The Golden
Thread

Why effective project information management is at the core of achieving “the Golden Thread”?

London, UK - Published February 10th 2021

The Grenfell disaster and the resulting independent review of the building and fire safety regulations have highlighted the need for better information management – essentially good record keeping - at every stage of a building project.

Of the more than 50 recommendations made by Dame Judith Hackitt’s review, some of the key ones specifically relate to the management of documents pertaining to the entire lifecycle of a building – from design, through construction, to handover and ongoing management

The “Golden Thread”

“I want the industry to recognise and respond to the need for a digital Golden Thread of information that is an essential part of delivering improvements in building safety.”

Poor record keeping, lack of rigour in change control and loss of data - has led to a lack of available data at handover which was identified by the review as a key risk to building safety.

Surprised by the lack of complete, accurate or up-to-date information kept and provided at handover, the Hackett review specified that a “golden thread” of building information for the entire project must be maintained digitally and where appropriate, made accessible to key stakeholders – including residents once a building is occupied. The reality is that the ability to capture information that is standardised, in a consistent format and accessible to the multiple stakeholders involved in a project, is a huge challenge for the industry. Through the lifecycle of an AEC project, there are a multitude of stakeholders involved - creating thousands of project information assets in varied formats, applying their own document management processes and protocols, filing systems, naming conventions and business rules to create, manage and share these assets. Or worse, there isn’t a protocol at all and individuals are just doing their own thing.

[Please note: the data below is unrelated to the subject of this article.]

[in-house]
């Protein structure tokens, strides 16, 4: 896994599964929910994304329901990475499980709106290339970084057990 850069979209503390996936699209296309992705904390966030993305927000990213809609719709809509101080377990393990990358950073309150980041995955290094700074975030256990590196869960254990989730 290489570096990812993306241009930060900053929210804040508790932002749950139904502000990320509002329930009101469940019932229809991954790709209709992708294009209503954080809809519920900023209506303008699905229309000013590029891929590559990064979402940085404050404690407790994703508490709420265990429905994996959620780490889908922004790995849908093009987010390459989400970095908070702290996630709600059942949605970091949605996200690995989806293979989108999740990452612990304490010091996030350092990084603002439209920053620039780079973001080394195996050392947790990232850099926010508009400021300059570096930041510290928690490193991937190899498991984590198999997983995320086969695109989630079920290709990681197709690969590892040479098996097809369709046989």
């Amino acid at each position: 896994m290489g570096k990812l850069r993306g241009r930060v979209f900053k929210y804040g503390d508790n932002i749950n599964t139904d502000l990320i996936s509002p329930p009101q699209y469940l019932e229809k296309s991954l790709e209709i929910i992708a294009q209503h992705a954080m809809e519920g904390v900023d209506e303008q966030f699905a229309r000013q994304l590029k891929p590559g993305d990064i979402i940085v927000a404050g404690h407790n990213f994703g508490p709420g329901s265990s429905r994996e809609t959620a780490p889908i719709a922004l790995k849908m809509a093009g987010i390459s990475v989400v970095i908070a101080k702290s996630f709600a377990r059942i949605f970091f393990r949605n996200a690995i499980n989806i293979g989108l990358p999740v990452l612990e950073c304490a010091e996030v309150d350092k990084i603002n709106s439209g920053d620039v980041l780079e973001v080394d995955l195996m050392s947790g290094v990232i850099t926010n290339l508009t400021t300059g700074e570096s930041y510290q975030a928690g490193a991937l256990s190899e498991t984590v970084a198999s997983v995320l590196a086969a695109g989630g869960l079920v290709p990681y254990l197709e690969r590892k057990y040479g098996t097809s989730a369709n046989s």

With such a complex web of stakeholders, documentation, touchpoints, processes, and systems –coupled with a lack of standardisation - the potential for crucial documents, communications, and the records of milestone decisions to be missing or lost is huge.

The review acknowledges these challenges and makes a recommendation for the adoption of Building Information Modelling (BIM) to support the attainment of this Golden Thread of information. This is good advice! The BIM process as defined in the UK framework applies a focus on effective information management through the project lifecycle – which inherently helps to avoid the loss of data at handover points, improves accountability for decision making and provides more comprehensive digital information that can be passed over to the landlord.The correct implementation of the BIM process can help to ensure that information is created in an appropriate, sharable format at the right time to enable better record keeping and decision making throughout the design, construction, and operation of a project.

Essentially, the Golden Thread is the project critical ‘information’ for a project, and although applying the BIM framework can help to create a digital information trail, there are other tools available to help organisations to manage, share and handover information assets more effectively and crucially digitally.A robust project information management (PIM) system, that can be applied by multiple stakeholders across the project lifecycle will also become a must have in order to deliver the Golden Thread.

The criteria for a PIM system that can support design and construction businesses to meet the requirement should include:

  • - Be Cloud based and integrate with other core business software, such as Microsoft365
  • - Align with BIM led projects
  • - Enforce document naming standards globally, locally or by project
  • - Record version history, access, and transmittal information
  • - Provide document templates and project standardisation

Achieving the Golden Thread – and reducing the risk associated with poor record keeping – will rely on widespread, consistent adoption of BIM as well as robust information management tools to help with this challenging period of increased regulation and change. But is change that must happen.

Given the inherent complexity of AEC projects and the new legislative and regulatory regime in play, as a direct outcome of the Hackett review, there is an imperative for all the stakeholders involved in a project to review and make changes to their information management practices. The creation of a new regulatory body, the Joint Competent Authority (JCA) and a new Building Safety Bill (tabled in 2020) will make recommendations that will soon become a legal imperative. Even though the strict application of the reports recommendations is limited to high-rise residential buildings, it makes sense for organisations to adopt the inherent digital best practice across the board.

So, the AEC industry is at a pivotal transition point – the need for review, change and the adoption of new ways of working are unavoidable. It is time to embrace digital and be accountable for every document and decision.

If you want to take the pain out of PIM, get in touch to set up a demo for Atvero.

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